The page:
LGBT expats in Thailand face significant issues besides the standard ones that all expats face. Classic problems typically center around visas, banking, property, and partners. These are some issues for LGBT expats, but others are specific to being LGBT in Thailand.
The common issues in Thailand have more to do with LGBT civil rights, acceptance in society, and dealing with discrimination. Thailand is maybe the best country for LGBT expats globally, but not everything is perfect.
For tourists, there are generally no problems; the freedom to be yourself with LGBT identities is lovely. But things get complicated if you live here or want to have a life here.
So, if you plan to make Thailand your new home as an LGBT, let’s look at what life looks like here.
Lesbian, Gay, Bisexual, and Transgender expatriates in Thailand have challenges with law and culture that other expats don’t have. Thailand grants individual freedom to LGBT tourists, but those who try to stay and live here still face discrimination.
The biggest issue is the conflict of views inside Thai society about LGBT identities and their roles. This conflict spawns problems regarding marriage, parenting, jobs, bank accounts, insurance policies, and mortgages that don’t affect other expats.
The rights of LGBTQIA+ individuals and their partners are still evolving in Thailand. It is valid for the entire LGBT community in the country, not just for expats. Because expats are affected a bit more, by definition, they still have to fit into Thai society. There has recently been tremendous progress in Thailand, and LGBT people are not total outsiders, but more improvement is needed.
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According to an estimate, more than 4.2 million LGBT people live in Thailand. Back in 2017, Bangkok was named the second most gay-friendly city. Thai tourism has launched the “Go Thai Be Free” project to encourage more LGBT tourists to travel to Thailand.
With the anti-discrimination act of 2015, job seekers with LGBTQIA+ identities are not openly prevented from getting jobs in Thailand. However, advancement in those jobs is complicated for them. There is an apparent glass ceiling in place. The corporate world stresses conformity, which puts pressure on those with gender roles different from their sex, making it hard to be themselves.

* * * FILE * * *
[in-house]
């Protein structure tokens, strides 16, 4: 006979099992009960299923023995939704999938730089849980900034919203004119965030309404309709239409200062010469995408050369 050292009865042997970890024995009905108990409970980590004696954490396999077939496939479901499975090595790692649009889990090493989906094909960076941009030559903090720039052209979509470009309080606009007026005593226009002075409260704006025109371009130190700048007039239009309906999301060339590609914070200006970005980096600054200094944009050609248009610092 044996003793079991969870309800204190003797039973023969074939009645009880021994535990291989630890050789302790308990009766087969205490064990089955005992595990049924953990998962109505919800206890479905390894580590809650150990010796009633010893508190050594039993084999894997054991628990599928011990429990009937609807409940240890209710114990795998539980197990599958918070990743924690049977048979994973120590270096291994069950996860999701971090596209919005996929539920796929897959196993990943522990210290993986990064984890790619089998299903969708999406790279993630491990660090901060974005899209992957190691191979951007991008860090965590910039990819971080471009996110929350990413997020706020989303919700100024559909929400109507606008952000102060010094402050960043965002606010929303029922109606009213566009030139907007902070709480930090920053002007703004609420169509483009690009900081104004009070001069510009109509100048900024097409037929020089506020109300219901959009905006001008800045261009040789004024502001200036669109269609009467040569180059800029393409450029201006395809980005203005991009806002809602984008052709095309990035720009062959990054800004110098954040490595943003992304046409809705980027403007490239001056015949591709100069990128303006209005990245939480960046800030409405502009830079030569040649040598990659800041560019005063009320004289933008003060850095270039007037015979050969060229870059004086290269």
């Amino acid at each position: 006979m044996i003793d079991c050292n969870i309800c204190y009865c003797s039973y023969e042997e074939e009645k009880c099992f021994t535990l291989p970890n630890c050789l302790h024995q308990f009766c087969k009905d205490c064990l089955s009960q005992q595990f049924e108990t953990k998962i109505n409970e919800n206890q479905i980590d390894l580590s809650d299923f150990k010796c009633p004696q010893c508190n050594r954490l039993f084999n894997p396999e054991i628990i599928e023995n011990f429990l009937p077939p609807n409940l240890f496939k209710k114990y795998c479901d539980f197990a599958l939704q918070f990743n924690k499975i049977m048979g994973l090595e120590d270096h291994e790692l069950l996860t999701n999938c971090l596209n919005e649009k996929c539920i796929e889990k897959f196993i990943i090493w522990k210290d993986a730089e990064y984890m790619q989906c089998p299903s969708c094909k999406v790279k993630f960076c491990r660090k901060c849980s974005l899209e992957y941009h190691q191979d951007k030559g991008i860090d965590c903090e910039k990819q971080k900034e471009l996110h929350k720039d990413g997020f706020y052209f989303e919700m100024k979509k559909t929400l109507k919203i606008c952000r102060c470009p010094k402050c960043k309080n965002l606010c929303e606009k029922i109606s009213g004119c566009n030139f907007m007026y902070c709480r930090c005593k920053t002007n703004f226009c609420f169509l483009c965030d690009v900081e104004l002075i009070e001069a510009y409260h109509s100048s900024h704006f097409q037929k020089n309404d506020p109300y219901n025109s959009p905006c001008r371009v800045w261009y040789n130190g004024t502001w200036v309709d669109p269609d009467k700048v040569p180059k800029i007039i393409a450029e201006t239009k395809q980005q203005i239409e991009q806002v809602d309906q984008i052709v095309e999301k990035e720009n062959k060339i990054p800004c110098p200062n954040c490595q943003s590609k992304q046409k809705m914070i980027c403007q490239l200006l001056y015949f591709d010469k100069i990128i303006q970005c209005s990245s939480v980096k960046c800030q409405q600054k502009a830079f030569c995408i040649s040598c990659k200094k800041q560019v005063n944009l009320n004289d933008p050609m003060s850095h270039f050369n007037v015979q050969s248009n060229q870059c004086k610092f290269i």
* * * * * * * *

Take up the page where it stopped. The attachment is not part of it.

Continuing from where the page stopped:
There is widespread discrimination in the teaching academies. It is almost impossible for openly LGBT to become teachers. It affects expats because teaching is such a typical job for them. So again, LGBT identities must be more conformist than they would otherwise want to be.
Currently, same-sex marriage is not legal. The law recognizes same-sex partnerships but is only limitedly short of full marriage rights equality. For example, a same-sex couple can share property ownership; inheritance is allowed if one partner dies. But legally, married couples have no right to the same public welfare or tax benefits.
Expats benefit from the law’s property and inheritance provisions, but those negatives do not affect most. What affects expats more is the lack of access to joint mortgages, family savings accounts, and insurance policies. Thai laws only extend these to married couples.
Two significant aspects of parenting are challenging for LGBT expats. One is adoption; the other is in-vitro fertilization (IVF). Both of these things are only allowed for legally married couples. It hurts for gay and lesbian couples who come to Thailand hoping for children to share their lives.
The IVF issue is pertinent to expats who want to use a surrogate to bear their children. Unfortunately, surrogacy is another thing only available to married couples in Thailand. Given this as the legal situation, it is safe to say Thais aren’t ready for LGBTQIA+ parenting.
The big deal about this is that LGBT expats live here and want a good life. Most Thai people don’t care if you are an LGBTQIA+ individual. The issue is that you won’t have any of the rights we have discussed. Thai society is very accepting of LGBT people. But when you become an expat, you suddenly face the same problems the entire LGBT community has in Thailand. The problem is that Thai society is conflicted about sexual identities. This conflict is founded in Thai Buddhism, and it extends from there.